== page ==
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Supporting problem solving in the early childhood classroom

“I don’t want to.” “I can’t.” “He won’t let me.” “She hit me.” “You can’t play with us.” “Me first.” “I was using that!”
Teachers of young children hear these and other phrases like them all day long. Children argue over such things as:
who will be the boss,
who will be first,
who will hold the door, and
how things will be done.
They puzzle over how to do a task. And they find ways not to do what an adult wants. As teachers, we often don’t even stop to think about the problem. When we hear or see one, we solve it quickly—almost without thinking—and move on. We feel that we must; there are many children and adults waiting for us to make decisions on the next thing.
Because of this instinct to solve children’s problems for them, however, we miss opportunities to help children think out and solve problems on their own and acquire the skill of problem solving.

Problem solving—a learned skill
When children are encouraged to take the time necessary to solve a problem with another child, they are forced to put themselves in the other child’s place. They must hear what the other child says is the problem and thinks is the solution.
To arrive at a mutually agreeable solution, both children must give up their first choice and look for other answers that will satisfy both of them. Or they must find the words to convince the other child that their way is good for both of them.
In either case, a great deal of learning is involved (Dewey 1933). In this process, children have to open up their thinking by imagining new ways to express themselves in order to get what they want or need. Stretching their minds in this way gives them practice and eventually develops an essential skill in solving problems of all kinds: academic, social, and personal. When young children learn this skill, it can serve them well for the rest of their lives.

What’s the teacher’s role?
Teachers must support children in expressing their ideas and needs and listening to others’ ideas (Goncu, 2000; Piaget, 1963). We must stop what we are doing, give up for the moment what we think is important, listen to what children are telling us, and find ways to help them think out what to do.
At first, helping children develop this skill takes a lot of time, but eventually it helps us. We are freed from the constant interruptions that make us the focus of almost every argument. We find that children, who found it easier to just ask us what to do, can figure out many tasks by themselves.
As a community of problem solvers, we make the classroom the continual learning experience Dewey envisioned long ago. The more we relinquish the role of problem solver, the more children will assume it. By taking the time to help children think out each problem as it arises, listen to each other, and find their own solutions, we help children learn to do this independently. They join us in managing the classroom and making it a shared effort. As a result, we are freed to support the children in more productive learning overall.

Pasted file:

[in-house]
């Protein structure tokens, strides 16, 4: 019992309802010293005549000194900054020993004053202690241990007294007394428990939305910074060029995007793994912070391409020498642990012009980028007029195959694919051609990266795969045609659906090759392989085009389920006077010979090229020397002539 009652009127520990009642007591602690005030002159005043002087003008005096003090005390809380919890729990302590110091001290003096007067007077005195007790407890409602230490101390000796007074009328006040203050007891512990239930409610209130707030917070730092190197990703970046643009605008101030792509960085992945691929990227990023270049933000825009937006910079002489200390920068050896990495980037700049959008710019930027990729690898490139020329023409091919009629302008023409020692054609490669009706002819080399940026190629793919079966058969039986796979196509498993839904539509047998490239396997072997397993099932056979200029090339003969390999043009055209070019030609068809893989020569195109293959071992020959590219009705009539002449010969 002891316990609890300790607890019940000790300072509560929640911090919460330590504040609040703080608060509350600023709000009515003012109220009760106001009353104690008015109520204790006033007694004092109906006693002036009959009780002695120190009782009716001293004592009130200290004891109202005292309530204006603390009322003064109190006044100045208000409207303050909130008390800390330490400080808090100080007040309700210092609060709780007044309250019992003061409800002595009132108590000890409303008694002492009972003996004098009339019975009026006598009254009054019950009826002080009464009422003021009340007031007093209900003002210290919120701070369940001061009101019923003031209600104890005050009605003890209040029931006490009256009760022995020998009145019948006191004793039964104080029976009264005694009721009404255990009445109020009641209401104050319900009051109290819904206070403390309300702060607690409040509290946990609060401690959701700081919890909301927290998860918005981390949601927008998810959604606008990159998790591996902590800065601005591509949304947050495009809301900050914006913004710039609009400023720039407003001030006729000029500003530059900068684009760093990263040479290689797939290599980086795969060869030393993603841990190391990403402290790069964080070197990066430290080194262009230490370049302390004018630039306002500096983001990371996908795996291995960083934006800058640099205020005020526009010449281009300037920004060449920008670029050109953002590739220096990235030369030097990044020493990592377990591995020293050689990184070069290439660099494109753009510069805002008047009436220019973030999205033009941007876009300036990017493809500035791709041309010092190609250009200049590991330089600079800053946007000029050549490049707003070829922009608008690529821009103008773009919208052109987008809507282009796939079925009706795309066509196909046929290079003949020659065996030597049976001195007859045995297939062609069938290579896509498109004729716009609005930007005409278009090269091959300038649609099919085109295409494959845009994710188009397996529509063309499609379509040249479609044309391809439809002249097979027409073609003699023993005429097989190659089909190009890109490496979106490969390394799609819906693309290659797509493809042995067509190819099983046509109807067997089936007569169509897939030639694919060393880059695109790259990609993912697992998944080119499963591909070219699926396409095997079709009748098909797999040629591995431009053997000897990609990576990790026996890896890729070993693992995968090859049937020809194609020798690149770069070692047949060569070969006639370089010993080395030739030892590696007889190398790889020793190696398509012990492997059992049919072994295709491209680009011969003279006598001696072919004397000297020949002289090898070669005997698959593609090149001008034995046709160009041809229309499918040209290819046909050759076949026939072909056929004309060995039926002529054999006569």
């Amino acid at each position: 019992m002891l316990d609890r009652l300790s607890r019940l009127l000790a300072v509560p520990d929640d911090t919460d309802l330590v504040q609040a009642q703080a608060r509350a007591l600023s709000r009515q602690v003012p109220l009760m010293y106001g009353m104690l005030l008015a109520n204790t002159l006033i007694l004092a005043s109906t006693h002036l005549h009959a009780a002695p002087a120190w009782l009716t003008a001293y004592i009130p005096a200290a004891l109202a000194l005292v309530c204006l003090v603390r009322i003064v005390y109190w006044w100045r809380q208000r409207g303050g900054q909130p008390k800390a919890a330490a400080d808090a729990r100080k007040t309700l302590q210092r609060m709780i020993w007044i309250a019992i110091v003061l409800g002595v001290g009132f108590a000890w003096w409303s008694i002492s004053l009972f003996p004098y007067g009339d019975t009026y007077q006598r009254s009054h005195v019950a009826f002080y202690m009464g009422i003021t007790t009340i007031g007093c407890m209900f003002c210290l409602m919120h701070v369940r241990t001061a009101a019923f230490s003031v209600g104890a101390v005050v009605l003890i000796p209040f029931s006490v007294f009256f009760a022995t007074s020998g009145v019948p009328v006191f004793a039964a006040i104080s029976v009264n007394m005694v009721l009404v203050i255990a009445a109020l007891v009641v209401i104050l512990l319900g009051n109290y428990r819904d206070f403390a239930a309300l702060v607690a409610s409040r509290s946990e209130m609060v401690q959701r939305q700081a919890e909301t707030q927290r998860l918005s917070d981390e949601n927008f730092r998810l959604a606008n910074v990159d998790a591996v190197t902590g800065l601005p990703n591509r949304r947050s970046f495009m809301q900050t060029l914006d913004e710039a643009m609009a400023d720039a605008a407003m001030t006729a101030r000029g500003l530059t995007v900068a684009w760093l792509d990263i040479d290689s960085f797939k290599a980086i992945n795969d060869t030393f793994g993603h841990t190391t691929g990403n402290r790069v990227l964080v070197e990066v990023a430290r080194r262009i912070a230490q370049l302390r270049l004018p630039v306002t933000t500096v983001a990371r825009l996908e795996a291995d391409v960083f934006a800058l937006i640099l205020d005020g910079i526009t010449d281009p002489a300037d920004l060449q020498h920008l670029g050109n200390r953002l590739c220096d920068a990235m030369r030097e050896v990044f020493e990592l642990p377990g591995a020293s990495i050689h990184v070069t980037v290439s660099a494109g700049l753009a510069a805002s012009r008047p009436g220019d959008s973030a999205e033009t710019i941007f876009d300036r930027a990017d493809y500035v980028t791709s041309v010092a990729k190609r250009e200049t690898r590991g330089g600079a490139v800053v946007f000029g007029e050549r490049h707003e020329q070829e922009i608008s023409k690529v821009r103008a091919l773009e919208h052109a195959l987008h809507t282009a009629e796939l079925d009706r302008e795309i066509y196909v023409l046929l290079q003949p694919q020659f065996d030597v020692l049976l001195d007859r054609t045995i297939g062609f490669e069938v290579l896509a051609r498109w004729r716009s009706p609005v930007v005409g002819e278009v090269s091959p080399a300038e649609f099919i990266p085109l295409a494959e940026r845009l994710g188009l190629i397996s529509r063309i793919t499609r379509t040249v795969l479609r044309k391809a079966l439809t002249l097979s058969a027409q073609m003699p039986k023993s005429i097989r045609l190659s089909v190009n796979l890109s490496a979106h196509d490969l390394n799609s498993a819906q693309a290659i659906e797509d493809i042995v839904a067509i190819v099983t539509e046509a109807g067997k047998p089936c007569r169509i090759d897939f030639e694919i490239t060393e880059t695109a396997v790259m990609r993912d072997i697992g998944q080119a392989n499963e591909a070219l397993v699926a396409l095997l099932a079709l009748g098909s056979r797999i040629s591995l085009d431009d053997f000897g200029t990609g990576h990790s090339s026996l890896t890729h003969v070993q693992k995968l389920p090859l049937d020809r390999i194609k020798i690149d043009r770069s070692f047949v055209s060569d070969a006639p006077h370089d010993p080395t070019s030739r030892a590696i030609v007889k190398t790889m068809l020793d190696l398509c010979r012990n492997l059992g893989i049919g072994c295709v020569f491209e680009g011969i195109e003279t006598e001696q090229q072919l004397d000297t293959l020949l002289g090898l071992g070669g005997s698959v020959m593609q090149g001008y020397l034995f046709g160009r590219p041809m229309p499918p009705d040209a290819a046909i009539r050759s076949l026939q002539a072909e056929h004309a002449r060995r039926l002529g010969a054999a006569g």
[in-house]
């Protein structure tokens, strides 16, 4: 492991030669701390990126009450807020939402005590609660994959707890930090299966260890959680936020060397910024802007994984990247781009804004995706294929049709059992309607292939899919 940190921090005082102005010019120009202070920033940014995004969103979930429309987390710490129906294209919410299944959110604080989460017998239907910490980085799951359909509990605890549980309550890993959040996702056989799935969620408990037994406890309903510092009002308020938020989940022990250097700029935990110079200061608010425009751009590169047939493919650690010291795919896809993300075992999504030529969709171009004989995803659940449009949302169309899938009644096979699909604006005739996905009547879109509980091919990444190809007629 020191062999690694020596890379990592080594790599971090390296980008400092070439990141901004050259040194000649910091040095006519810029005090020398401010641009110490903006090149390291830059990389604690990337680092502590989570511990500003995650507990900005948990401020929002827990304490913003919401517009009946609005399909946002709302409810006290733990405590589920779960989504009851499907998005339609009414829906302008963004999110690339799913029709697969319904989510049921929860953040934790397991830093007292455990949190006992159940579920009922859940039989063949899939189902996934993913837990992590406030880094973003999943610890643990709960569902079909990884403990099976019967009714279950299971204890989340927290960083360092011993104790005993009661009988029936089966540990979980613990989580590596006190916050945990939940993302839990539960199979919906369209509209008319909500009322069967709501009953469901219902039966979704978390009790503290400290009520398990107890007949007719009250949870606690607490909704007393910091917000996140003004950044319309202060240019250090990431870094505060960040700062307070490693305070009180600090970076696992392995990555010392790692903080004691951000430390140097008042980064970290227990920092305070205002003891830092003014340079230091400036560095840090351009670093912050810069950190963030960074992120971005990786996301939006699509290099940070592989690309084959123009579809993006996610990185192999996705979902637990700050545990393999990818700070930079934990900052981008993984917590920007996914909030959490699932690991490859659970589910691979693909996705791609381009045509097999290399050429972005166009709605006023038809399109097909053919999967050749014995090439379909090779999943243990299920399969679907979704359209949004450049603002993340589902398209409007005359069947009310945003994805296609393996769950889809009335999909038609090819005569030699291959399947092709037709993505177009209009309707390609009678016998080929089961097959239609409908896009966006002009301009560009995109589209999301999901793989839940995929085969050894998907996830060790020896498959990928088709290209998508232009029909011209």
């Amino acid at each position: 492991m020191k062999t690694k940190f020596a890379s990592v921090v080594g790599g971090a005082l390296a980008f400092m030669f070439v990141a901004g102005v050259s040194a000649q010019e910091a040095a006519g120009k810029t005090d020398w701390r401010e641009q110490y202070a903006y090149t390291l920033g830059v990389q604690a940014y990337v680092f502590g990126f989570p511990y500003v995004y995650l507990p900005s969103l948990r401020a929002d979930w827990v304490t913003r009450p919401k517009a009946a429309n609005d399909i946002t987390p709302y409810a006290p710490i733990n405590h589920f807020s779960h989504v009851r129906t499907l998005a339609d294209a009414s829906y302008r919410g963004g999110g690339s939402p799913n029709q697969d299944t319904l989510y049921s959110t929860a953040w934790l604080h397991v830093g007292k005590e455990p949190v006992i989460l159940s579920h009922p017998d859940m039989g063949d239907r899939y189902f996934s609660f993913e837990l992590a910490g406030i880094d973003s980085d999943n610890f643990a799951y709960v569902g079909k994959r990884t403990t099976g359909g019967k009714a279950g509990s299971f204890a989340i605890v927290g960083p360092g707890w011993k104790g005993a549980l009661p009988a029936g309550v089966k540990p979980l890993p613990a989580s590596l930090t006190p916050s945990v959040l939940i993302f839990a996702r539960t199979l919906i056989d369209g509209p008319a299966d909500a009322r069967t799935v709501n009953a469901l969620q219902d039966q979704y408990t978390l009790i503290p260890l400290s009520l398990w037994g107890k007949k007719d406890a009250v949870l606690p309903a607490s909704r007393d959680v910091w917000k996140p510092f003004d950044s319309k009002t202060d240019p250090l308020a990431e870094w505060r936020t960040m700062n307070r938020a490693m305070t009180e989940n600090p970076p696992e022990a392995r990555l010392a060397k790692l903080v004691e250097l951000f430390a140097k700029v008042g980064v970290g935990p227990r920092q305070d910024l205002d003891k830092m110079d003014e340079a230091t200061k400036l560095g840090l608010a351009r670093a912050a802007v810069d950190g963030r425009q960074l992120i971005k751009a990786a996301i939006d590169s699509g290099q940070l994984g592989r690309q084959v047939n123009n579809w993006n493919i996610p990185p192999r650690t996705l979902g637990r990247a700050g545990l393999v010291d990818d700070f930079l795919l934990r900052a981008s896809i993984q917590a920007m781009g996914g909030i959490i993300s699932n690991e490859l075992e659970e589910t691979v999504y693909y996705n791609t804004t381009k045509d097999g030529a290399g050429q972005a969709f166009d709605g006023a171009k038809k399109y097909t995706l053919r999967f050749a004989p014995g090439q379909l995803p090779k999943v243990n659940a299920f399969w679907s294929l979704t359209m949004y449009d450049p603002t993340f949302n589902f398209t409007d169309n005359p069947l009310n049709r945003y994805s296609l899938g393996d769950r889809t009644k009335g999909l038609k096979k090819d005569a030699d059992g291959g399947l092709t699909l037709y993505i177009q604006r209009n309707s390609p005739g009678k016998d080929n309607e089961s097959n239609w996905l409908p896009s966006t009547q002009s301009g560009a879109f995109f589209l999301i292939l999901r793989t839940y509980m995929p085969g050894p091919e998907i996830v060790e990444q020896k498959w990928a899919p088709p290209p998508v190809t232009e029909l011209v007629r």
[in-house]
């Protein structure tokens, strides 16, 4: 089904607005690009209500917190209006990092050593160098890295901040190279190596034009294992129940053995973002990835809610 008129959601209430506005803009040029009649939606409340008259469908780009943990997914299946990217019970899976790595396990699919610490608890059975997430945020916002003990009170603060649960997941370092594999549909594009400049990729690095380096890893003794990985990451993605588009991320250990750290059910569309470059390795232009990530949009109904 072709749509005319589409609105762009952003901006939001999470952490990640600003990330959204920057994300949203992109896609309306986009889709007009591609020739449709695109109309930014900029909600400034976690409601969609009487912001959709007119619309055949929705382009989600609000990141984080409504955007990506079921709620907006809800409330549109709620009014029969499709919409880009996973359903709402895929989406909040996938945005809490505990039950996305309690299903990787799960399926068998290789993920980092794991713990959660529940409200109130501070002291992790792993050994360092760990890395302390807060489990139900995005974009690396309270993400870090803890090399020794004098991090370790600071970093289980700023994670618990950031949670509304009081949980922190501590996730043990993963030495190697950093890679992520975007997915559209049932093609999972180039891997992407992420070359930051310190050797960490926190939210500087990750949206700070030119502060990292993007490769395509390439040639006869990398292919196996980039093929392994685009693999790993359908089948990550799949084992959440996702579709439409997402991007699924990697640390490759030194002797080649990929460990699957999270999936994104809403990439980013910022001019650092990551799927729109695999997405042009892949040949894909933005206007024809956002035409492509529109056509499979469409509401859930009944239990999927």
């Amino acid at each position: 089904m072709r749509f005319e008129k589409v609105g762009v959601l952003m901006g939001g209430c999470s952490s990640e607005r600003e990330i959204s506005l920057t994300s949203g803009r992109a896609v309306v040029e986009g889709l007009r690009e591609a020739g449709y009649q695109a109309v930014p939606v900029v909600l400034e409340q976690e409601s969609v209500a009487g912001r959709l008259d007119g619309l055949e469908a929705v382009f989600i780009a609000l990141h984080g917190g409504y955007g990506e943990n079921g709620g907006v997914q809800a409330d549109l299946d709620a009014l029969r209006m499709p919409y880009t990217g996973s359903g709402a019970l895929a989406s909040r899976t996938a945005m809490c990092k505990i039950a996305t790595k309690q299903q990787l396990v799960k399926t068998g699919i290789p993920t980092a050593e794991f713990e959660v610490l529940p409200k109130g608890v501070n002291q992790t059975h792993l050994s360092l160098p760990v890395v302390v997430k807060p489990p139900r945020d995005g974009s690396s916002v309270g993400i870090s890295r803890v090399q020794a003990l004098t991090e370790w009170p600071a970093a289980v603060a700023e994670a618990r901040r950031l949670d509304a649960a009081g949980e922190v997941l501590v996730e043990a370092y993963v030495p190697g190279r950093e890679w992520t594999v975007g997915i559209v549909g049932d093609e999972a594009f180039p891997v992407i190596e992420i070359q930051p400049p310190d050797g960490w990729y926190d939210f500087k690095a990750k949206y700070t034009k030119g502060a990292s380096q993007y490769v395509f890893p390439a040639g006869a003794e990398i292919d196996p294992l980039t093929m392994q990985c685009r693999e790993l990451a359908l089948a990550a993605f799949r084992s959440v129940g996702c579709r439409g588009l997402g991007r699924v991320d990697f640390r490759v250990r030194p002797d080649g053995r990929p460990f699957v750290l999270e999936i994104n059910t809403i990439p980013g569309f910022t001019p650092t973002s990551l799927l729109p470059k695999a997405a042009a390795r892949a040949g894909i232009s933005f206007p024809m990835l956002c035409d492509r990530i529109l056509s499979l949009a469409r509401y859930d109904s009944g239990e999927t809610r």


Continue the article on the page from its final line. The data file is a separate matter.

Observing how children solve problems
To look at strategies teachers use to help children solve problems, I videotaped children in an early childhood classroom. I chose a classroom in which a primary goal was for children to learn to solve problems independently and interdependently. Their teachers were unusually successful at helping them learn this skill.
For seven months, I spent one morning each week “catching” children solving problems and teachers supporting them. I videotaped problem solving during indoor play, transitions, group times, meals, and outdoors. I taped children alone, in pairs, in small groups, and in the whole group.
What I found was at times predictable and at times surprising. Often, it was what the teachers didn’t do that made the difference in getting children to find solutions rather than what the teachers did do.
From the first moment I began to observe, there were problems to be solved and strategies children and teachers were using to solve them, both successful and unsuccessful. Few problems were left unresolved.
The problems were the usual sort: property disputes, arguments about who would play which role, reluctance to comply with teacher requests, name-calling, difficulty in joining play, issues over space or materials, demands that things be done a certain way, and trouble in figuring out tasks.

Identifying teaching strategies
The teachers (we’ll call them Emma and Amelia) were, above all, calm and non-judgmental almost all the time. They used a total of 21 different strategies in supporting the children’s developing skills. In general, the teachers did the following: